A QUIET PASSION (Terence Davies). 125 minutes. Opens Friday (April 14). See listings. Rating: NNN
After the sweep of Sunset Song, Terence Davies returns to the smaller, more intimate portraits for which he’s best known. While the life of American poet Emily Dickinson might seem an odd subject for this most English of filmmakers, within minutes it’s clear that A Quiet Passion is right in step with the rest of Davies’s filmography.
Like his brilliant (if unjustly neglected) adaptation of Edith Wharton’s The House Of Mirth, this is an American story that might as well be English. The world in which the characters operate is as suffocating and repressed as the postwar Britain of The Long Day Closes or The Deep Blue Sea. It’s the New World, but the people who live there are already so very old.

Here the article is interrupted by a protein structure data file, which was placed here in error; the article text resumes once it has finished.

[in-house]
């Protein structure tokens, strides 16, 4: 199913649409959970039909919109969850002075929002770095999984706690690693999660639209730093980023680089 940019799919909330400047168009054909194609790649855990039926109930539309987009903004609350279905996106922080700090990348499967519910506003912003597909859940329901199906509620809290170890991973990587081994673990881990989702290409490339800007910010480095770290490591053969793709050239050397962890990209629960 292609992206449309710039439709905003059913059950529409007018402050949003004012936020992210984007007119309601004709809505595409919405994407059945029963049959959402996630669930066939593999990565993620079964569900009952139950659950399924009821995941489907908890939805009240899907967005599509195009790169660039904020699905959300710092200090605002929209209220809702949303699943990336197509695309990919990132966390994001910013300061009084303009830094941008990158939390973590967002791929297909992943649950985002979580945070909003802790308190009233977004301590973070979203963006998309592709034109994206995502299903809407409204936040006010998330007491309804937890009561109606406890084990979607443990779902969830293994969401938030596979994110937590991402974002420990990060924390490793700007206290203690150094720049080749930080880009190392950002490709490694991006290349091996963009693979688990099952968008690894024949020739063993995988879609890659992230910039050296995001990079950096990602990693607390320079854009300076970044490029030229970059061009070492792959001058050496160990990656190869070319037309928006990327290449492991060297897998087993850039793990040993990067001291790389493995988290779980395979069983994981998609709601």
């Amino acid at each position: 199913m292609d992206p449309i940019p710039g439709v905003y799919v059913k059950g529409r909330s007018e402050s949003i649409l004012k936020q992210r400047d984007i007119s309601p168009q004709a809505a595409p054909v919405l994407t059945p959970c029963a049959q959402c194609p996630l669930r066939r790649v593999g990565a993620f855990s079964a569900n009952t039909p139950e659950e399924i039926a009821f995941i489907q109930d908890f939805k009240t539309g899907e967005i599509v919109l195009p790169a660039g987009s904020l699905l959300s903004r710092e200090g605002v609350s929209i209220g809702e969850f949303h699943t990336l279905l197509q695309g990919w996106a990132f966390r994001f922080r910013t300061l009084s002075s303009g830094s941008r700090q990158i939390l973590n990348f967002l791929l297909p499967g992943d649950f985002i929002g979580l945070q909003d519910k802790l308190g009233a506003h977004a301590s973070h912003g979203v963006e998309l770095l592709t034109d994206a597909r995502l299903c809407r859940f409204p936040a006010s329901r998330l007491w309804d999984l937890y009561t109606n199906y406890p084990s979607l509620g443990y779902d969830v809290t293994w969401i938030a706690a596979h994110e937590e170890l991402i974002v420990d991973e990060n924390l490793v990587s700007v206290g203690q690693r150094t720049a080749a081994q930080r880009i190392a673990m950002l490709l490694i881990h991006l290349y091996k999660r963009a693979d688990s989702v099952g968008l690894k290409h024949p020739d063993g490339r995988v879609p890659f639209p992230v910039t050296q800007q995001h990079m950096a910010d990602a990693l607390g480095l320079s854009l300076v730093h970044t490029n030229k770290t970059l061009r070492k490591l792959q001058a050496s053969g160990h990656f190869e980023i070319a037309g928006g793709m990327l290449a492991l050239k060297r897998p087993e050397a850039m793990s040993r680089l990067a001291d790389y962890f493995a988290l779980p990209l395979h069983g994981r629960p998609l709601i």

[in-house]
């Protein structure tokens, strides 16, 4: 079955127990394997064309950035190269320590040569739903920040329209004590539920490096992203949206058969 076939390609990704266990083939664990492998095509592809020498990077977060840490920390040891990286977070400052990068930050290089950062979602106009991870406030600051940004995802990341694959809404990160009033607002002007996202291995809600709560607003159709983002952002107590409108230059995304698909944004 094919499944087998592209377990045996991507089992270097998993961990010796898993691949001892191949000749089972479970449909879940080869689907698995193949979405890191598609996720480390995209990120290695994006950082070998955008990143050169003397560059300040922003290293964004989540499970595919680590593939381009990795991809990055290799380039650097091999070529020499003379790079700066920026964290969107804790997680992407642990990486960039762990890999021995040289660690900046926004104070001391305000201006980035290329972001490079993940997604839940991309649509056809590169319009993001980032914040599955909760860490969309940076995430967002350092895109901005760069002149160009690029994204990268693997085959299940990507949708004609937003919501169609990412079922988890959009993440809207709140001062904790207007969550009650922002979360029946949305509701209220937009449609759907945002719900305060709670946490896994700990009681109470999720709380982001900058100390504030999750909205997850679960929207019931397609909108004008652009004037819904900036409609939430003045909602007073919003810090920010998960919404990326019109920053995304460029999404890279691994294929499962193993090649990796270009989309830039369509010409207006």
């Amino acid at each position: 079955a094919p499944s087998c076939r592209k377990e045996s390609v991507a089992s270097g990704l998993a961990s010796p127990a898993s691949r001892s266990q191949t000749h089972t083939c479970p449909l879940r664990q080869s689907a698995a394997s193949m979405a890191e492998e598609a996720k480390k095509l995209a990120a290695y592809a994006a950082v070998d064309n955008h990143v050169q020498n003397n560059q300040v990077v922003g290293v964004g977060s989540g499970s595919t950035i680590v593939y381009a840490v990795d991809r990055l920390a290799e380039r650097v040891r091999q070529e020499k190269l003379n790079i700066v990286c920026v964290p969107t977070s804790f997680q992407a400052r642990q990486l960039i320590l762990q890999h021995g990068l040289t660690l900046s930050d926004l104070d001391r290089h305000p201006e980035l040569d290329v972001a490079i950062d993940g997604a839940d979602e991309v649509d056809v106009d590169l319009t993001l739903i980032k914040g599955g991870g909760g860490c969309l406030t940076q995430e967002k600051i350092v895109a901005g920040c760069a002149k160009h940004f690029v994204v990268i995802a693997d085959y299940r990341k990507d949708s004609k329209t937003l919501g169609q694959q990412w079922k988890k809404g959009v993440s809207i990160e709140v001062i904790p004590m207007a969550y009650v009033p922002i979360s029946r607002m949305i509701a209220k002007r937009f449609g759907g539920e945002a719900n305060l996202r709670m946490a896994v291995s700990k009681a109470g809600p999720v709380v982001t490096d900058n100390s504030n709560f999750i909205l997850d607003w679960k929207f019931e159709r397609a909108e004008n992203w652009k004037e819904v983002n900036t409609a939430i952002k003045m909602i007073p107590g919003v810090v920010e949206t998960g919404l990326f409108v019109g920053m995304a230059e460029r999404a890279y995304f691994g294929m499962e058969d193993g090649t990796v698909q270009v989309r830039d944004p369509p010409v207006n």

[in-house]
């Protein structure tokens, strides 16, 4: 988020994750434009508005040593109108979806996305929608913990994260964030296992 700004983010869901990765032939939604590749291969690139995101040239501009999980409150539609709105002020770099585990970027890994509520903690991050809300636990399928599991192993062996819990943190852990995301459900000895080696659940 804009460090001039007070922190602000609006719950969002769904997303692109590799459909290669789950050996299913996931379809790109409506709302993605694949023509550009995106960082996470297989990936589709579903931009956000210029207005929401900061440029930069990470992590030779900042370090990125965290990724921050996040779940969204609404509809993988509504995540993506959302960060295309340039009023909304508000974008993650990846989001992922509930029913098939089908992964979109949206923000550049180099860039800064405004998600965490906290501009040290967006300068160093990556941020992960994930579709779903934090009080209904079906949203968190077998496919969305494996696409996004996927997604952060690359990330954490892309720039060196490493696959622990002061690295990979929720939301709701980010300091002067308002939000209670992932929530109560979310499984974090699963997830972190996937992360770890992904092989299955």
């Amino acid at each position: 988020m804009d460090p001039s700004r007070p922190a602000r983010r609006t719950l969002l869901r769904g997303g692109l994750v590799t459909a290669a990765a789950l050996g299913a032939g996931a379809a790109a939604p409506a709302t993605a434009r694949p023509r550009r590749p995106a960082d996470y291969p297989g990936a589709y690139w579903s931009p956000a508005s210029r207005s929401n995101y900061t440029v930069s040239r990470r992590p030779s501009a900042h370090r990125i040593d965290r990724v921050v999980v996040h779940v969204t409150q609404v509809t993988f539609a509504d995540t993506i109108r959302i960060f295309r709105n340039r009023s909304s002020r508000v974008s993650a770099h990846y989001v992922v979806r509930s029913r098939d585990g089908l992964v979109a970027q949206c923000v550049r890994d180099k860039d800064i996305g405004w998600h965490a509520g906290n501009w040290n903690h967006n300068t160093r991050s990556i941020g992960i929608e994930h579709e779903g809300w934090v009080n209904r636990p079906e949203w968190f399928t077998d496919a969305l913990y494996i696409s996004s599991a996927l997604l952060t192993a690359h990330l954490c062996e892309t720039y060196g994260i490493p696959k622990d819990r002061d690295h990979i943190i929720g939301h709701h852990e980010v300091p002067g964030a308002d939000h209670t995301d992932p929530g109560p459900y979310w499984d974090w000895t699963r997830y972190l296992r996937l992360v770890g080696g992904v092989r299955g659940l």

It’s a slightly stylized look at Dickinson’s life and work, with Cynthia Nixon playing the increasingly reserved poet from girlhood to her death in 1886, aged 55. There is little in the way of incident, at least from Emily’s perspective she works, she writes, she falls into the shadow of her livelier sister Vinnie (Jennifer Ehle), she recedes from the world. The poems come, but she does not seem to enjoy them. The film forces us to share her sense of remove, watching as she refuses opportunities that might have made her life feel more full.
It’s an interesting strategy, and for a while I could appreciate it. But as the movie stretches on, Davies’s deliberately flat staging and static camera – clearly intended to convey the rigidity that defined upper-class life in 19th-century America – make A Quiet Passion feel stiff and musty when it doesn’t have to.
On the upside, Nixon and Ehle are great – especially Ehle, who’s alive and engaged in every moment – and Keith Carradine makes the most of his smaller role as the Dickinson patriarch. While I understand that the experience of watching Emily Dickinson become increasingly isolated is meant to be frustrating, I’m not sure the film itself is supposed to be frustrating as well.